Next, I looked at Google Trends: Understanding the data. This tool is very useful for bloggers because it helps them see how relevant the topic they are looking to write about, currently is. Journalists can see how popular the topic is recently, by how often it has been searched. It is also useful for finding other relevant related topics by looking at the related searches that people look up as well. Bloggers can find additional related information that they should include in their blog post by looking at these related searches.

    Lastly, Data Studio: Make interactive data visualizations teaches you how to make visual data visualizations of whatever it is your blog is about. This is very beneficial for bloggers because it helps your data come across a lot neater. Instead of writing out every little bit of data you have, you can show it across a chart that the reader will be able to interact with and understand exactly what it is the blogger is writing about.

  17. The first one I took a look at was “Google Scholar, access court cases, academic cases and sources” a site that allows for the user to access all forms of literature. From books to articles, they have plenty of material to read and help improve some writing styles as well. Google Scholar also allows the reader to engage in court opinions from different publishers. This site can be applied to either my group or personal blog by giving access to documents and readings that aren’t very easy to dig up. Especially if one of the writers pieces is based on a situation that happened in the court room. Once searching a topic,Google Scholar will give you the most relevant form of literature about the topic.

    The next one was “Google Trends, Understanding the data” a site that allows the user to discover how many times a topic has been searched up over the past years. It provides charts and graphs to help the reader better understand, and it is a very easy site to operate. The searched topic provides useful information that can help you uncover a story a few years back by seeing the spike in search during that period of time. This source can be both beneficial to personal and group blogs as well. I think more of a group blog user may find the site to be more beneficial because it allows each member to have their own take on the different spikes in search and topic.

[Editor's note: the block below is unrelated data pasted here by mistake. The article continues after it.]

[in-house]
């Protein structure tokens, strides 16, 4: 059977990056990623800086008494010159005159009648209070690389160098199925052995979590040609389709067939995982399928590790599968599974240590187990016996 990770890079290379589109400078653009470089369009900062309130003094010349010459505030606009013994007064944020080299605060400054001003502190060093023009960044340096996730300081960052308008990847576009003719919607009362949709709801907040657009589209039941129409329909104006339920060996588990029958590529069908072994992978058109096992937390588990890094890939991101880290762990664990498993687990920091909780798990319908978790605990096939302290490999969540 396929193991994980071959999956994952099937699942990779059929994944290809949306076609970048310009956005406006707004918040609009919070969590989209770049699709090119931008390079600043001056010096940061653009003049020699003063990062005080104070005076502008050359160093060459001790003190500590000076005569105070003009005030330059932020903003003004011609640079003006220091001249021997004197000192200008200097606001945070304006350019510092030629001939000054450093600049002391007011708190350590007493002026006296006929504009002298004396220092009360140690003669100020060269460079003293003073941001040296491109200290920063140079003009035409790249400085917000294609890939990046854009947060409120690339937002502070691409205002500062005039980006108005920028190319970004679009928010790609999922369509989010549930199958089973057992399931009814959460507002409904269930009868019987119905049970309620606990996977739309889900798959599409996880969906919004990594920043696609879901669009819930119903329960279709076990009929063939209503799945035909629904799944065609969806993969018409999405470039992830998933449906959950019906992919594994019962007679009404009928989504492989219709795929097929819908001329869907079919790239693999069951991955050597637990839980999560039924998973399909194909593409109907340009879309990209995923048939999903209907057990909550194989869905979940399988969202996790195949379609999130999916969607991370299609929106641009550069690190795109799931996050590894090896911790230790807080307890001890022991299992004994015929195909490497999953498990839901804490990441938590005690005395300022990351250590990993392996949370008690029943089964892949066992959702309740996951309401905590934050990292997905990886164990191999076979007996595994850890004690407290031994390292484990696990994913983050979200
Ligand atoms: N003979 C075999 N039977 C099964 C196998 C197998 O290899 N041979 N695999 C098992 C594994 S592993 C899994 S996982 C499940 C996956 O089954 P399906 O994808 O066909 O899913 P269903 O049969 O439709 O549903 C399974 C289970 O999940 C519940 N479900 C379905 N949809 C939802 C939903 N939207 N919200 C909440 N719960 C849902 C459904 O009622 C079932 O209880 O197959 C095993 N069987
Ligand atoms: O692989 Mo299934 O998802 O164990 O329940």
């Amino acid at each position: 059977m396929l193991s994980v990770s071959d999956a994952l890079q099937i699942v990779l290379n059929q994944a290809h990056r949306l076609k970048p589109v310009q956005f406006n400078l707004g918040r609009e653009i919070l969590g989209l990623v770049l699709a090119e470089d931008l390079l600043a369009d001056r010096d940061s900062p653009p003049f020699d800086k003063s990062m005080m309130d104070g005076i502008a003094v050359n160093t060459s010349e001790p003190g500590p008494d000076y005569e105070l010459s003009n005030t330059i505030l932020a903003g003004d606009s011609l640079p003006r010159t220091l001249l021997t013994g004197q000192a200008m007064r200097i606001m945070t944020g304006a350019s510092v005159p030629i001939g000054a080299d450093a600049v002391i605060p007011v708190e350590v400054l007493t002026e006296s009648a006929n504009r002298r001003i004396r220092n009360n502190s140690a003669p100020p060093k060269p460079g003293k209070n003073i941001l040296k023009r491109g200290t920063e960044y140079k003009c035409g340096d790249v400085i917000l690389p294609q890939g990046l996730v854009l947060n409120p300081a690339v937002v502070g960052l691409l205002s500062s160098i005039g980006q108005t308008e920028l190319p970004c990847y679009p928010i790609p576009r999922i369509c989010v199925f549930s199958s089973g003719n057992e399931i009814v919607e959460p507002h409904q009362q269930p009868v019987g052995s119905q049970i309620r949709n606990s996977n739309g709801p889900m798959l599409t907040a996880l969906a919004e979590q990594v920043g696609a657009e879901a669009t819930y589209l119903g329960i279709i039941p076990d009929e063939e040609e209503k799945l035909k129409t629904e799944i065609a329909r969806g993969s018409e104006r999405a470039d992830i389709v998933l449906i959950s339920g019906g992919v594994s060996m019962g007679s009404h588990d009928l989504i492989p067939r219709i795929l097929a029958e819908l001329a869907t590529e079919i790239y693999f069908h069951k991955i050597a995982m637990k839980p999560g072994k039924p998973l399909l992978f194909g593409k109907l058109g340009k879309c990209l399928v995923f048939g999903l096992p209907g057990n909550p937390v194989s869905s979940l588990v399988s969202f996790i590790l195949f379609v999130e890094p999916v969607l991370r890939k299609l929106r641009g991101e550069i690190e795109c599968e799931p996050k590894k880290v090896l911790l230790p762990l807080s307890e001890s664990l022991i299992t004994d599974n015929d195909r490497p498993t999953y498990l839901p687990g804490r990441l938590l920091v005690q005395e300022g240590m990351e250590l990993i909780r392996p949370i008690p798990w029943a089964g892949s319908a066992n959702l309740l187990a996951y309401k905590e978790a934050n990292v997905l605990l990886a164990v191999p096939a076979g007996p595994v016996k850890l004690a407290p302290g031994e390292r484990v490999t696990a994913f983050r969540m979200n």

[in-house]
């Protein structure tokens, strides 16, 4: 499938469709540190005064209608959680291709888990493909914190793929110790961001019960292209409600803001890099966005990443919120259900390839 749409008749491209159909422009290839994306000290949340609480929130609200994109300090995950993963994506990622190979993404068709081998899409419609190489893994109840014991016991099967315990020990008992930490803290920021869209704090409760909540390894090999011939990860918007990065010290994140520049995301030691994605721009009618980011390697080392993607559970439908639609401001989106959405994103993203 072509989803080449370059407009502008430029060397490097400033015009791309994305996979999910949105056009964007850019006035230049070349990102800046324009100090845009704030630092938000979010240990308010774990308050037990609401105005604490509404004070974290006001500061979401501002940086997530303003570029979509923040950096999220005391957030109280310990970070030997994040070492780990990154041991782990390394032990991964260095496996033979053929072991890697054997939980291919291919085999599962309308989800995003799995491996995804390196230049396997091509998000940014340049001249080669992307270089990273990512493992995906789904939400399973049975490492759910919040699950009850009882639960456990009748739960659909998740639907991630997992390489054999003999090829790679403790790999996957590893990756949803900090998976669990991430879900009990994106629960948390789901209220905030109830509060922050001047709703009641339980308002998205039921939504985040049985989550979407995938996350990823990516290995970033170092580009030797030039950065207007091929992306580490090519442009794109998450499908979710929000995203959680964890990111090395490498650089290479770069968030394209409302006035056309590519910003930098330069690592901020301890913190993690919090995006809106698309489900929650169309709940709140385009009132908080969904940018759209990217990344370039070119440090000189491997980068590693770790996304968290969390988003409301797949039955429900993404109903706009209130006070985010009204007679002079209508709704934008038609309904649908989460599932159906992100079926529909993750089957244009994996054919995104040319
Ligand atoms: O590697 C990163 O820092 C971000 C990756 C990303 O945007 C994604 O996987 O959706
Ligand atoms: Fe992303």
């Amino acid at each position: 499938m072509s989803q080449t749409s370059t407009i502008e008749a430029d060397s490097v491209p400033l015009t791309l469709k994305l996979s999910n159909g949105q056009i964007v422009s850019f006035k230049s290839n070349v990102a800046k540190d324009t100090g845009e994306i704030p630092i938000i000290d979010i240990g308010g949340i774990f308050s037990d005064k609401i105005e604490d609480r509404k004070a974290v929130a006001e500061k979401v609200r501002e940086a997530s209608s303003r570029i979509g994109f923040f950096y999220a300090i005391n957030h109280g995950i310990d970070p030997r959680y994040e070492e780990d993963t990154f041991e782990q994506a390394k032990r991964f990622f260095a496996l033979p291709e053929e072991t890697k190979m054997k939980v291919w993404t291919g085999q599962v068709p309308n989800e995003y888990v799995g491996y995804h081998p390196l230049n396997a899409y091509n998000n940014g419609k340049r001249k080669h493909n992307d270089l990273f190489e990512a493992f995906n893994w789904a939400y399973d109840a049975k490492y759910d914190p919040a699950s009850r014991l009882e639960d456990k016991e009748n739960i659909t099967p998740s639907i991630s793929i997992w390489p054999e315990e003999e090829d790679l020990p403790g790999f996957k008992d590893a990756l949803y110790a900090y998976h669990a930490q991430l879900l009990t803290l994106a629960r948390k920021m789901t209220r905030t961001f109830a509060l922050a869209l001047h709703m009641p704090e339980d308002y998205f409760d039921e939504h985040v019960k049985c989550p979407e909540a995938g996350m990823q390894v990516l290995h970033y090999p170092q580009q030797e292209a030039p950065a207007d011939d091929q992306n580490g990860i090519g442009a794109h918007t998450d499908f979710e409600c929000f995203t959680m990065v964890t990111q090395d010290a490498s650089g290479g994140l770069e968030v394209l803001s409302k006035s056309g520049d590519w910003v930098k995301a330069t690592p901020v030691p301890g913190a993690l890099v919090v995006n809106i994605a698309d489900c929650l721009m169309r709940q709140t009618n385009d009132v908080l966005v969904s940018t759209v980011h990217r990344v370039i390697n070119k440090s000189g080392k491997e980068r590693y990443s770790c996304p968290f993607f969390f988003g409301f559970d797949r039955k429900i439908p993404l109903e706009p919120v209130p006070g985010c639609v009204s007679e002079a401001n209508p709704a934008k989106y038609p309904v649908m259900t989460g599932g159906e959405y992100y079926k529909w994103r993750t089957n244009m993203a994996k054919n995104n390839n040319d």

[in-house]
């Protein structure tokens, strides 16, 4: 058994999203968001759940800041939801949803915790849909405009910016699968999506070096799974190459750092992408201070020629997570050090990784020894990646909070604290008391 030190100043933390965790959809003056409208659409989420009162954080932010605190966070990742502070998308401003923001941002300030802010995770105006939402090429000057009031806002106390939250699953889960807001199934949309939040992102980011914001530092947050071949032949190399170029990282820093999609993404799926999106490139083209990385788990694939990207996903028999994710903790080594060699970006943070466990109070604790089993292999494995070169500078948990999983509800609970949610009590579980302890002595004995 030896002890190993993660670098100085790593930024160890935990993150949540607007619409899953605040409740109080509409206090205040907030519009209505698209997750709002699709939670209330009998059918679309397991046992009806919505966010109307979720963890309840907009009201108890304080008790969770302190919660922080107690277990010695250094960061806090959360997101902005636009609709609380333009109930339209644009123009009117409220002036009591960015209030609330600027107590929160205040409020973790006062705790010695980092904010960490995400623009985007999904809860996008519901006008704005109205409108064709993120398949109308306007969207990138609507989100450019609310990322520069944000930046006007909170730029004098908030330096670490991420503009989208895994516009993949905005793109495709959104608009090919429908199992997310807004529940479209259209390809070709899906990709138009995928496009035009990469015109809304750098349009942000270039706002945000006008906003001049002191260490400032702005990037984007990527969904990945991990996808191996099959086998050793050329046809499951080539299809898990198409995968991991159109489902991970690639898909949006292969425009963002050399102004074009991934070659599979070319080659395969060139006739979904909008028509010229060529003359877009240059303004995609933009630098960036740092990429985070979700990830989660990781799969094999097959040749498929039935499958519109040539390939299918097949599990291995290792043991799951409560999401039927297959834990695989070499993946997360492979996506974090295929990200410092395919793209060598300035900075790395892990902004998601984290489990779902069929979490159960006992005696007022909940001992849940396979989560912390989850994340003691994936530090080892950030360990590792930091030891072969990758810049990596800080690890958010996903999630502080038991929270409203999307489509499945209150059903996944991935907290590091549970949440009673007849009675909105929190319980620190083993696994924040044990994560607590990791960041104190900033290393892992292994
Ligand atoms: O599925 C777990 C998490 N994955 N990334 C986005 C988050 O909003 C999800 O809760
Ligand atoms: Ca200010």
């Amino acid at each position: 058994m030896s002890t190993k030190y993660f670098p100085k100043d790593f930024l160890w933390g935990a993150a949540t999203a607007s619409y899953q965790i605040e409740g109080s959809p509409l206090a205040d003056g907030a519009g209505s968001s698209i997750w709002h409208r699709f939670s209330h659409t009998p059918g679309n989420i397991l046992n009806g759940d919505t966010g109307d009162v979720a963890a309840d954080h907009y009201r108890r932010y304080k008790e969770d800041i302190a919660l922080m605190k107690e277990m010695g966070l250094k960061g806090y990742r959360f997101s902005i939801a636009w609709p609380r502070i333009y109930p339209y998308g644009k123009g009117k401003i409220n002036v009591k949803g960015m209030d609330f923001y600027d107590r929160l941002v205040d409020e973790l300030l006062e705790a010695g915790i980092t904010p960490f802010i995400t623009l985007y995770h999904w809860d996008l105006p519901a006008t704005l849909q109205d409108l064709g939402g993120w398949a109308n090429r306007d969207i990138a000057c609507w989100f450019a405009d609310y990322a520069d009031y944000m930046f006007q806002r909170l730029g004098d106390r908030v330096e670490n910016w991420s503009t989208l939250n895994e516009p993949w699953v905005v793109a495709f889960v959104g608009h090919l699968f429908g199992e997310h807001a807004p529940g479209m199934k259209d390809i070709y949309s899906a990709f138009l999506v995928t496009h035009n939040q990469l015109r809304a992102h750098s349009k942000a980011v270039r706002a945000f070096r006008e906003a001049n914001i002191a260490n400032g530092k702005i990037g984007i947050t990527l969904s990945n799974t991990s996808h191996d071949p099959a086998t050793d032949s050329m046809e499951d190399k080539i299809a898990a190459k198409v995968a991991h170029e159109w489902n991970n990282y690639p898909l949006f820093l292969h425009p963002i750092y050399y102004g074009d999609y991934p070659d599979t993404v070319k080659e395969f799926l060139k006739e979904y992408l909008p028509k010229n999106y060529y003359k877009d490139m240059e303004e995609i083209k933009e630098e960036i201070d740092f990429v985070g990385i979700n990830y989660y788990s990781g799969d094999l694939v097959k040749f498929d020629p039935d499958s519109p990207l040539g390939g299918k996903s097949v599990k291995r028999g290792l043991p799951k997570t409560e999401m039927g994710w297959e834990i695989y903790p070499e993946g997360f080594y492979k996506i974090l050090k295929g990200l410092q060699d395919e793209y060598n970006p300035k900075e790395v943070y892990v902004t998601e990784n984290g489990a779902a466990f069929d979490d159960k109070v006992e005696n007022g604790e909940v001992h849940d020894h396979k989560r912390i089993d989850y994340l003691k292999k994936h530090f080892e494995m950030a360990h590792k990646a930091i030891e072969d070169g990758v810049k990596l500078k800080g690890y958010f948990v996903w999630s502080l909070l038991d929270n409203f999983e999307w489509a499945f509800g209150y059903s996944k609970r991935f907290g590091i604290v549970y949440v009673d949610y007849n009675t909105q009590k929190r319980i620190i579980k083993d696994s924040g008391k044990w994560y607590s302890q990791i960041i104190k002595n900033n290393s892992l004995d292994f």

Google Translate is one that I have never stopped using throughout . y whole life and I don’t think i ever will stop using it. A useful source that links languages together to help you understand something you are unfamiliar with. This will be a source that will never die out and always remain popular because it will be useful till the end of time. When it comes to using it to help a personal or group blog, I don’t see it making much of a difference. Besides maybe being able to translate some words, you don’t usually have that problem of the reader not being able to relate or understand to a word. The only time I recall using this would be to translate greek words.